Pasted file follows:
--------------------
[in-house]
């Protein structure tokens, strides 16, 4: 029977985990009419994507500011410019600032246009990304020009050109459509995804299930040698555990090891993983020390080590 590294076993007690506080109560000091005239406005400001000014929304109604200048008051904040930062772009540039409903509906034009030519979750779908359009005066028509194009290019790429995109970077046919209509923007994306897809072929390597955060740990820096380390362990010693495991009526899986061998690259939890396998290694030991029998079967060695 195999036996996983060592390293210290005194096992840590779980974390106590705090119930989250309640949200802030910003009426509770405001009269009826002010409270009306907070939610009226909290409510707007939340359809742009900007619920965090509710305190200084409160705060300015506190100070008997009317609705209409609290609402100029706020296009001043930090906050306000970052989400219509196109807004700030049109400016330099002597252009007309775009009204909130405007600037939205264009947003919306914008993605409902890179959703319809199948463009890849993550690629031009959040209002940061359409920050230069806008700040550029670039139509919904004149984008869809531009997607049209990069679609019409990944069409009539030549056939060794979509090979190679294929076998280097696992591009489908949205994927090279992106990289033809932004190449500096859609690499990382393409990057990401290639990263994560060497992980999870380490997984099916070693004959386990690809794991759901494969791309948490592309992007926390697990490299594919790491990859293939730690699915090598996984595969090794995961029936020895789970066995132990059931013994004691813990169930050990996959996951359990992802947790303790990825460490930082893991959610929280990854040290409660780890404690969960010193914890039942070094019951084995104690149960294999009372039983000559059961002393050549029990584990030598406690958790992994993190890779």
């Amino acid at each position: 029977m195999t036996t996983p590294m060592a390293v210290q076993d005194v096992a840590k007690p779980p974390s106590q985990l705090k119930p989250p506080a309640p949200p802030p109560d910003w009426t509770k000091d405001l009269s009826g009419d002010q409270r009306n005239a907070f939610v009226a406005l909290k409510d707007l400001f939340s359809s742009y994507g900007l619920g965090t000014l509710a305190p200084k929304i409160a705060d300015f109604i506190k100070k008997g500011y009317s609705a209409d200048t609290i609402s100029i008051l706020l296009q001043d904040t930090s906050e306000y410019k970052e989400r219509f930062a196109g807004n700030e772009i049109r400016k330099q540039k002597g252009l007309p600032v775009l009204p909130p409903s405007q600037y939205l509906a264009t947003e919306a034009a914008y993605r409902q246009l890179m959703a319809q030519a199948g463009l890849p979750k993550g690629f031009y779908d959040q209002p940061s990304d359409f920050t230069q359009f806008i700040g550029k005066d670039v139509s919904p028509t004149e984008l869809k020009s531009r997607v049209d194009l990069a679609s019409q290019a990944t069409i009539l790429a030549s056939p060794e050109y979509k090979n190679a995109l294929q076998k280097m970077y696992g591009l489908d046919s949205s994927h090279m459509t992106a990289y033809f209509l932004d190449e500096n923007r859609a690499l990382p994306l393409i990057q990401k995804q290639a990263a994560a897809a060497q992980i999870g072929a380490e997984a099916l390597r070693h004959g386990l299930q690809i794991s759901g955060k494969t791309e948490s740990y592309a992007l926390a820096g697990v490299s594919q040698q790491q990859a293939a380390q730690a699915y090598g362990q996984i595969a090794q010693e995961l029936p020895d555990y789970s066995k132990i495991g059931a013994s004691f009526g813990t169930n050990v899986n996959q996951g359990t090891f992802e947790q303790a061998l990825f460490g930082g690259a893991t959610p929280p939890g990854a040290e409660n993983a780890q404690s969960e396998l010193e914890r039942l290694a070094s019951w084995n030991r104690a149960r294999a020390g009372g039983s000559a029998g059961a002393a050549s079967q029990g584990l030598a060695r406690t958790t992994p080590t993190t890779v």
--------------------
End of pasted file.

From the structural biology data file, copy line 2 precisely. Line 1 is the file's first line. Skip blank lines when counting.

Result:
């Protein structure tokens, strides 16, 4: 029977985990009419994507500011410019600032246009990304020009050109459509995804299930040698555990090891993983020390080590 590294076993007690506080109560000091005239406005400001000014929304109604200048008051904040930062772009540039409903509906034009030519979750779908359009005066028509194009290019790429995109970077046919209509923007994306897809072929390597955060740990820096380390362990010693495991009526899986061998690259939890396998290694030991029998079967060695 195999036996996983060592390293210290005194096992840590779980974390106590705090119930989250309640949200802030910003009426509770405001009269009826002010409270009306907070939610009226909290409510707007939340359809742009900007619920965090509710305190200084409160705060300015506190100070008997009317609705209409609290609402100029706020296009001043930090906050306000970052989400219509196109807004700030049109400016330099002597252009007309775009009204909130405007600037939205264009947003919306914008993605409902890179959703319809199948463009890849993550690629031009959040209002940061359409920050230069806008700040550029670039139509919904004149984008869809531009997607049209990069679609019409990944069409009539030549056939060794979509090979190679294929076998280097696992591009489908949205994927090279992106990289033809932004190449500096859609690499990382393409990057990401290639990263994560060497992980999870380490997984099916070693004959386990690809794991759901494969791309948490592309992007926390697990490299594919790491990859293939730690699915090598996984595969090794995961029936020895789970066995132990059931013994004691813990169930050990996959996951359990992802947790303790990825460490930082893991959610929280990854040290409660780890404690969960010193914890039942070094019951084995104690149960294999009372039983000559059961002393050549029990584990030598406690958790992994993190890779």